Go see the Hispanic Society of America before it closes on December 31, 2016. It has been open since 1908, virtually unchanged, and now desperately needs a new roof, air conditioning, an elevator for disabled visitors and new bathrooms. This is the second phase of a master plan, the first of which was a new gallery for the extraordinary murals "Visions of Spain" by Joaquín Sorolla.
While the museum is closed, the collection will be traveling to the Prado Museum in Madrid, Spain in an exhibition called "Visions of the Hispanic World: Treasures from the Hispanic Society Museum & Library." The exhibition will then tour the United States though the additional museum venues have not yet been announced. But while you'll be able to see the collection, it's the building itself I implore you to see now as it's practically a museum of a museum.
In the early 20th century, museums were more like the inside of a jewelry box than the austere galleries that are considered more appropriate today. The Hispanic Society is truly stuffed with treasures spanning the history of Spain and Portugal as well as a few pieces from colonial Ecuador, Mexico, Peru and Puerto Rico. Most things have labels to identify the works, but nothing else. Nooks and crannies are everywhere as are major masterworks by El Greco, Goya, John Singer Sargent and Francisco Zubaran.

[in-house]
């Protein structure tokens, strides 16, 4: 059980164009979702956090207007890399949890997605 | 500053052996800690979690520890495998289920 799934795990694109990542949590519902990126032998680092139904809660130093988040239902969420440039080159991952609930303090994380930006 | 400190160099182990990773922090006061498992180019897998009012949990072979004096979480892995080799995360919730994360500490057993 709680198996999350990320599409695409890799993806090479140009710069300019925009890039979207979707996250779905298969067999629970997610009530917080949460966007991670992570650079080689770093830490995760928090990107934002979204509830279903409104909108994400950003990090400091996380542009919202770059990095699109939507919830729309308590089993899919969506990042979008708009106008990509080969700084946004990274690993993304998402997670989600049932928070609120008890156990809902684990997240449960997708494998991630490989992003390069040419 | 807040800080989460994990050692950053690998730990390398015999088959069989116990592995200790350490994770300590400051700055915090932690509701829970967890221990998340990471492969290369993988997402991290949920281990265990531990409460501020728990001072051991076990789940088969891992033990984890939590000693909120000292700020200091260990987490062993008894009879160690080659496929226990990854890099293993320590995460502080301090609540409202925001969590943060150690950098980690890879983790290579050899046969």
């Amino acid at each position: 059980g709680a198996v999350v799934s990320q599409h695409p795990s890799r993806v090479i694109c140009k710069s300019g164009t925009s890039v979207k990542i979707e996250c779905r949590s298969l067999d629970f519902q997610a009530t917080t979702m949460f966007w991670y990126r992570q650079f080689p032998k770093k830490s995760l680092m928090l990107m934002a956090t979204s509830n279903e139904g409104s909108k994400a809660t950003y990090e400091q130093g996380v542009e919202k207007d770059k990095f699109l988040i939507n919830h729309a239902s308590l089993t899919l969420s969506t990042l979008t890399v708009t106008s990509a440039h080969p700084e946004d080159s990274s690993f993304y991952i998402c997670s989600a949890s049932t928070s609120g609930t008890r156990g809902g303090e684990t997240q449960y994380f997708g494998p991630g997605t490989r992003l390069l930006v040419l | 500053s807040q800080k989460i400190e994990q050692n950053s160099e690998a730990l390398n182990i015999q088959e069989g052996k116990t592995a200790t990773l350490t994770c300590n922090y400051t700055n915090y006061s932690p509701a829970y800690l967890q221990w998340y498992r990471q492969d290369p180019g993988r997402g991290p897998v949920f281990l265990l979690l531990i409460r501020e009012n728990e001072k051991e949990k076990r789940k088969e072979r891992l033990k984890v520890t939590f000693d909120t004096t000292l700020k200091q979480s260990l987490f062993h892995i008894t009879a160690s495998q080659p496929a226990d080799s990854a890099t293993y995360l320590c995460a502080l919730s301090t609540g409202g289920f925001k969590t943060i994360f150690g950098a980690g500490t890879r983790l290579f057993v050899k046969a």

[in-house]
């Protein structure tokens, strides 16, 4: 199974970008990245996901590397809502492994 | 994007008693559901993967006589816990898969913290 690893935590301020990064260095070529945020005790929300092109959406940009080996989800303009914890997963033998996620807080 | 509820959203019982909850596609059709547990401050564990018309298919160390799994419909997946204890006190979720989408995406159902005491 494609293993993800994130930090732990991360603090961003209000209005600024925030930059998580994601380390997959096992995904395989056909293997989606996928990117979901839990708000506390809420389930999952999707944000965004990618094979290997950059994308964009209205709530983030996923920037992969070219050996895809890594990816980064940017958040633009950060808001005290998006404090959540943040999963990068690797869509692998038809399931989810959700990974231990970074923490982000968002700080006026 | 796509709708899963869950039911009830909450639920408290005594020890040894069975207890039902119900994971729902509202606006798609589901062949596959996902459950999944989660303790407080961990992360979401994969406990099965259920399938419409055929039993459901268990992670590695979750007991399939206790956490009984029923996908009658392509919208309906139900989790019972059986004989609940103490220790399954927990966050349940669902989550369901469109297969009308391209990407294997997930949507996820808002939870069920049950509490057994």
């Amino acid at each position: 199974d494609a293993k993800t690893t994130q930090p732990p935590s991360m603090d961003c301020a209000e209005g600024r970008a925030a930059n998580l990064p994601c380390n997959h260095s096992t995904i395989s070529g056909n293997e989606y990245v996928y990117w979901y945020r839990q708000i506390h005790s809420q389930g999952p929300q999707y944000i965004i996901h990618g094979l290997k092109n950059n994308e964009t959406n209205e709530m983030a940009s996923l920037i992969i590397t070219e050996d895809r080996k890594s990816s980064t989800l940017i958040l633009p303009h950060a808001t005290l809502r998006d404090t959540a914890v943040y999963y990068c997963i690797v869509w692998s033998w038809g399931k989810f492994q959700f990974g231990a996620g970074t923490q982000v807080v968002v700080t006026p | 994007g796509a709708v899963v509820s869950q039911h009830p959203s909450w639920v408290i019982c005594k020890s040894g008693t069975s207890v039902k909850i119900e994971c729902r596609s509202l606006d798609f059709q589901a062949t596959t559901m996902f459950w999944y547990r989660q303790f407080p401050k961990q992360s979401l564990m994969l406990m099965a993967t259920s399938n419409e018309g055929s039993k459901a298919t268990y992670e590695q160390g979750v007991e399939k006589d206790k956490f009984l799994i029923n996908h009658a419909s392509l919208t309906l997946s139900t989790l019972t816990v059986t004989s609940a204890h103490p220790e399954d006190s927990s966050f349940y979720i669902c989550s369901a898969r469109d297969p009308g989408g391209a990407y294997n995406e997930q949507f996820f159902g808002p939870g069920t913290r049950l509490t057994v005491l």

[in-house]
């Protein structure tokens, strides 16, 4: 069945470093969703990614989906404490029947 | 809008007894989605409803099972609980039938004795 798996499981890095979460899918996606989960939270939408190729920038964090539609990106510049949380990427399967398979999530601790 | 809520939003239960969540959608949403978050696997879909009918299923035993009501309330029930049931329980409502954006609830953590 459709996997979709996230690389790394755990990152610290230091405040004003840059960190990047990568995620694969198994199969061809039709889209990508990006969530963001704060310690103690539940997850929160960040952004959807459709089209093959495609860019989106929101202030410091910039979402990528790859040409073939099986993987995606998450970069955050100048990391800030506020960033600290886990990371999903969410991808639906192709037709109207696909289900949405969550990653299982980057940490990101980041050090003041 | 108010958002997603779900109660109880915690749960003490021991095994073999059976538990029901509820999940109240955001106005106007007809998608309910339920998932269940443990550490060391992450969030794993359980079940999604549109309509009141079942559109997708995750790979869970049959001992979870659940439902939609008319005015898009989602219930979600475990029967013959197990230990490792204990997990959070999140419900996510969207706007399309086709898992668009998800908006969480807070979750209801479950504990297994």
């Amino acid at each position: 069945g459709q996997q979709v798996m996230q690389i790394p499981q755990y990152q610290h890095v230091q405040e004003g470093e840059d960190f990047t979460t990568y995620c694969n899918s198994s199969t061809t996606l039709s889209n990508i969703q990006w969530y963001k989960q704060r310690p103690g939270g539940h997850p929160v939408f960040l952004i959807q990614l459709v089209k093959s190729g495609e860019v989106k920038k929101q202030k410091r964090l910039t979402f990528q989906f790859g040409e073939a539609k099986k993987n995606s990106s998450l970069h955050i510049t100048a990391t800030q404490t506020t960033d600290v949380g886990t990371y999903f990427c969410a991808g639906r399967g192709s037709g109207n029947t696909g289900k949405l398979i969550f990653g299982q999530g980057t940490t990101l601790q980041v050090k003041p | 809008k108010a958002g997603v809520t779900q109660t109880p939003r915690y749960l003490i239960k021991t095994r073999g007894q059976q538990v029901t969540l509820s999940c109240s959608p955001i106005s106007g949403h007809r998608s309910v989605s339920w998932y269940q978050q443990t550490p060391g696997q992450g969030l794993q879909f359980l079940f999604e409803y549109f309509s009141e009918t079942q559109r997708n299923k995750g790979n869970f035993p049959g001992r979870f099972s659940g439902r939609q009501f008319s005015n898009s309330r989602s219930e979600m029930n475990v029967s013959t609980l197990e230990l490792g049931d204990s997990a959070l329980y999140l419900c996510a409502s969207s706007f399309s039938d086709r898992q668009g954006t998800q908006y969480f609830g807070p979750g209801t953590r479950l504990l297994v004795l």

The Hispanic Society sits on Audubon Plaza, built atop land where John James Audubon lived. (Yes, the bird guy.) It was envisioned to be a cultural campus like Lincoln Center and the location seemed like a safe bet at the turn of the century because Manhattan's cultural life had been steadily advancing northward. But when it opened in 1908, the city instead started growing up toward the sky and the surrounding area was only ever residential.
For decades, it seemed like a private social club for Spanish nobles and academics. The members of the Board of Directors were not known to the public and you could make an appointment to use their library of 200,000 rare books and manuscripts, but could only make a copy if you had the permission of the heirs of the creator. (Not easy when something was written in 1500) Things are changing, but for now, the whole place still acts like a reclusive, rich uncle.